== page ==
Dagmar Wernitznig, U of Ljubljana
The proposed paper aims to unpack female political and public agency within tobacco factories by highlighting and contrasting two twentieth-century case studies, based on the European and North American continents at the intersections of gender, class, and race: The activism of the Klagenfurt-born Marie Tusch, an impoverished tobacco worker who propelled herself to a quite significant level of stardom amongst mostly male politicians of post-1918 Austria, as well as the organizational structures and policies of the National Consumers League with regards to tobacco issues during the first three decades of its foundation. This contribution analyses the diverse and differing working conditions for women employees in the tobacco sector and their socio-economic implications from a national and trans/border perspective, while also discussing ‘genderized’ processes and cultural norms within cigarette and cigar manufacturing plants from approximately 1900 to the Second World War. Firstly, a biographical approach should help illuminate the complexities of private versus public spheres in conjunction with labor movements by examining Marie Tusch’s life story before and after the dissolution of Austria-Hungary. Her political engagement for more and better workers’ and women’s rights finally and rather sensationally earned her a parliamentary seat in Vienna after the first Austrian elections with universal suffrage at the dawn of the First Republic, thus becoming a pioneering female representative to achieve such a mandate. Alongside parameters such as sex and class, the dimension of race, palpably, plays an imperative part in the tobacco production from an overseas and transatlantic angle. The nexus of race, consumerism, and female tobacco labor, again, is investigated for this talk by studying the initial phase of the National Consumers League, which rather eclipsed tobacco plants in the rural South with a primarily African American female labor force from its agenda and socio-political discourses in favor of urban sweat shops.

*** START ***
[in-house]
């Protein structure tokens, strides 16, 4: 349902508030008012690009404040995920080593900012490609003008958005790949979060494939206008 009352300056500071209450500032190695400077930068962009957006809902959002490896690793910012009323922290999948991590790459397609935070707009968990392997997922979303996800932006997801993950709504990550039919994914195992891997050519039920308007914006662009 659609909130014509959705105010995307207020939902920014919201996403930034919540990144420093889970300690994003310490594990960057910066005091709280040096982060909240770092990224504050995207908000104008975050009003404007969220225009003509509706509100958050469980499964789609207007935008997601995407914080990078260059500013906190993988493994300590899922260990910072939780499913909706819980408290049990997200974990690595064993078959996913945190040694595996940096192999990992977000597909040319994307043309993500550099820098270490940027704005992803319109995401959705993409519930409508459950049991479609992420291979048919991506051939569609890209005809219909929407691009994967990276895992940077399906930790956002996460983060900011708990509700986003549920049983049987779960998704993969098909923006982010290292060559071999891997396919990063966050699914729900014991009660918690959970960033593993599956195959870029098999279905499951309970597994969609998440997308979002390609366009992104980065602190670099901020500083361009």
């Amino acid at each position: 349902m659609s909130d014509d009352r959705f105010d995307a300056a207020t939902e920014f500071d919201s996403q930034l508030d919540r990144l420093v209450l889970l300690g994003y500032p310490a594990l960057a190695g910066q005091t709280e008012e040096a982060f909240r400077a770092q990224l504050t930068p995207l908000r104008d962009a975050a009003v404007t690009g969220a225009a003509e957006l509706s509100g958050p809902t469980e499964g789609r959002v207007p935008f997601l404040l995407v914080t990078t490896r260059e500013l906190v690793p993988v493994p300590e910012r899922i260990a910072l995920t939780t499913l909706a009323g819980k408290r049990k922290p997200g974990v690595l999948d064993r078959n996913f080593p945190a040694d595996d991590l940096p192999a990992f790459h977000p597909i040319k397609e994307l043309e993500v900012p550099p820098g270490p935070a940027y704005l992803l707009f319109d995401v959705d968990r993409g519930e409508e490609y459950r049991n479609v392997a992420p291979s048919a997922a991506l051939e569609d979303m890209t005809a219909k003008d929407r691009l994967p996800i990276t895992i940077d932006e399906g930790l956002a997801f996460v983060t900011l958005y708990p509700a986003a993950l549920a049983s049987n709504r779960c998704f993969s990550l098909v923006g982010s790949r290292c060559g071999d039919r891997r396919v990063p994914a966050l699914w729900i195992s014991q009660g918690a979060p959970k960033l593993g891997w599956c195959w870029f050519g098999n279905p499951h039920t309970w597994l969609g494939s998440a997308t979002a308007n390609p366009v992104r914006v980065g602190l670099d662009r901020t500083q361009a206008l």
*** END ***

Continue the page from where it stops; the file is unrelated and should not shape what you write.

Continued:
Presented in Session 96. The Political Economy of Gender at Work